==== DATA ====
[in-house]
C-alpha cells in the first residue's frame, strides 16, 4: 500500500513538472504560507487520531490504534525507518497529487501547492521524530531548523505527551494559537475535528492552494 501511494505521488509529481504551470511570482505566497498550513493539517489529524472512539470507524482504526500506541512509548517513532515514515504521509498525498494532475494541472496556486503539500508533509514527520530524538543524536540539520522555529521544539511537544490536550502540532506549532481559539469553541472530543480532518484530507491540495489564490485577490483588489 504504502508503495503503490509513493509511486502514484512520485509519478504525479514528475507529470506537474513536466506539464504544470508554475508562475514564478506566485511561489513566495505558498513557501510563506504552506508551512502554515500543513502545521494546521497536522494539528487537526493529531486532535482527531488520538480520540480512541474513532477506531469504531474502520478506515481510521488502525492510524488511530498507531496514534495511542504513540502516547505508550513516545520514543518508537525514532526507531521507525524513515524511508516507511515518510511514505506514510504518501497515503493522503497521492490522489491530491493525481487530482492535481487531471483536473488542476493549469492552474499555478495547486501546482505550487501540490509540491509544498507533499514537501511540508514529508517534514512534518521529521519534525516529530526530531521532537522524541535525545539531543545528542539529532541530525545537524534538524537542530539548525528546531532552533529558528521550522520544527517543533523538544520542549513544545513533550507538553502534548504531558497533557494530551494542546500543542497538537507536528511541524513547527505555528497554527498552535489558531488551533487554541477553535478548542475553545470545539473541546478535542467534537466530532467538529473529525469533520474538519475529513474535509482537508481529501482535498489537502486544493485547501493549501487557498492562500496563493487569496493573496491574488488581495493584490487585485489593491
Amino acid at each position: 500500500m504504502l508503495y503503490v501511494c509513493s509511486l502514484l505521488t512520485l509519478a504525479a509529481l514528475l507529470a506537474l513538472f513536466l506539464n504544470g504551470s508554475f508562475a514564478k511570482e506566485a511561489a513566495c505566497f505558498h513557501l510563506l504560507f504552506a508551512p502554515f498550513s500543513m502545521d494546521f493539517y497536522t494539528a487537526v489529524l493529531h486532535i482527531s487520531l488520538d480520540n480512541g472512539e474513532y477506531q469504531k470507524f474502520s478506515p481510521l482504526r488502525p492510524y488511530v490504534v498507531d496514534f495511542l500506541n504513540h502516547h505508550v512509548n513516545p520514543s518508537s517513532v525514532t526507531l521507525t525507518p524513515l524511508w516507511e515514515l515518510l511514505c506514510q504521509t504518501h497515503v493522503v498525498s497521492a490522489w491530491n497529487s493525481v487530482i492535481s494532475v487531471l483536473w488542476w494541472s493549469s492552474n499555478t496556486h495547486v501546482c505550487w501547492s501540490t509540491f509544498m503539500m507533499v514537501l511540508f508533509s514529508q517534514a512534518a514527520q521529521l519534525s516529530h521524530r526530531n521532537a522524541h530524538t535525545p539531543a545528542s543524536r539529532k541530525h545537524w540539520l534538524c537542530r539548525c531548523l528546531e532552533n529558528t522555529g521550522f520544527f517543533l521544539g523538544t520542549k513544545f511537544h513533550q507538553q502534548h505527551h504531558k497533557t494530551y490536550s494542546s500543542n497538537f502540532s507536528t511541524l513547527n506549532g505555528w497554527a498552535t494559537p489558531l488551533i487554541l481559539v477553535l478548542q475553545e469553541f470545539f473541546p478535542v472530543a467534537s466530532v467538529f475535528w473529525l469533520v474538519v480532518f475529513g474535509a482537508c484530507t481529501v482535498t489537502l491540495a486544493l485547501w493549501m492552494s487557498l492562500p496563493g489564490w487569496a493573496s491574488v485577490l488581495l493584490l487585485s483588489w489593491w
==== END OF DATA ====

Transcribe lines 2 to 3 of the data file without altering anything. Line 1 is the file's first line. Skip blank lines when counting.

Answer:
C-alpha cells in the first residue's frame, strides 16, 4: 500500500513538472504560507487520531490504534525507518497529487501547492521524530531548523505527551494559537475535528492552494 501511494505521488509529481504551470511570482505566497498550513493539517489529524472512539470507524482504526500506541512509548517513532515514515504521509498525498494532475494541472496556486503539500508533509514527520530524538543524536540539520522555529521544539511537544490536550502540532506549532481559539469553541472530543480532518484530507491540495489564490485577490483588489 504504502508503495503503490509513493509511486502514484512520485509519478504525479514528475507529470506537474513536466506539464504544470508554475508562475514564478506566485511561489513566495505558498513557501510563506504552506508551512502554515500543513502545521494546521497536522494539528487537526493529531486532535482527531488520538480520540480512541474513532477506531469504531474502520478506515481510521488502525492510524488511530498507531496514534495511542504513540502516547505508550513516545520514543518508537525514532526507531521507525524513515524511508516507511515518510511514505506514510504518501497515503493522503497521492490522489491530491493525481487530482492535481487531471483536473488542476493549469492552474499555478495547486501546482505550487501540490509540491509544498507533499514537501511540508514529508517534514512534518521529521519534525516529530526530531521532537522524541535525545539531543545528542539529532541530525545537524534538524537542530539548525528546531532552533529558528521550522520544527517543533523538544520542549513544545513533550507538553502534548504531558497533557494530551494542546500543542497538537507536528511541524513547527505555528497554527498552535489558531488551533487554541477553535478548542475553545470545539473541546478535542467534537466530532467538529473529525469533520474538519475529513474535509482537508481529501482535498489537502486544493485547501493549501487557498492562500496563493487569496493573496491574488488581495493584490487585485489593491
Amino acid at each position: 500500500m504504502l508503495y503503490v501511494c509513493s509511486l502514484l505521488t512520485l509519478a504525479a509529481l514528475l507529470a506537474l513538472f513536466l506539464n504544470g504551470s508554475f508562475a514564478k511570482e506566485a511561489a513566495c505566497f505558498h513557501l510563506l504560507f504552506a508551512p502554515f498550513s500543513m502545521d494546521f493539517y497536522t494539528a487537526v489529524l493529531h486532535i482527531s487520531l488520538d480520540n480512541g472512539e474513532y477506531q469504531k470507524f474502520s478506515p481510521l482504526r488502525p492510524y488511530v490504534v498507531d496514534f495511542l500506541n504513540h502516547h505508550v512509548n513516545p520514543s518508537s517513532v525514532t526507531l521507525t525507518p524513515l524511508w516507511e515514515l515518510l511514505c506514510q504521509t504518501h497515503v493522503v498525498s497521492a490522489w491530491n497529487s493525481v487530482i492535481s494532475v487531471l483536473w488542476w494541472s493549469s492552474n499555478t496556486h495547486v501546482c505550487w501547492s501540490t509540491f509544498m503539500m507533499v514537501l511540508f508533509s514529508q517534514a512534518a514527520q521529521l519534525s516529530h521524530r526530531n521532537a522524541h530524538t535525545p539531543a545528542s543524536r539529532k541530525h545537524w540539520l534538524c537542530r539548525c531548523l528546531e532552533n529558528t522555529g521550522f520544527f517543533l521544539g523538544t520542549k513544545f511537544h513533550q507538553q502534548h505527551h504531558k497533557t494530551y490536550s494542546s500543542n497538537f502540532s507536528t511541524l513547527n506549532g505555528w497554527a498552535t494559537p489558531l488551533i487554541l481559539v477553535l478548542q475553545e469553541f470545539f473541546p478535542v472530543a467534537s466530532v467538529f475535528w473529525l469533520v474538519v480532518f475529513g474535509a482537508c484530507t481529501v482535498t489537502l491540495a486544493l485547501w493549501m492552494s487557498l492562500p496563493g489564490w487569496a493573496s491574488v485577490l488581495l493584490l487585485s483588489w489593491w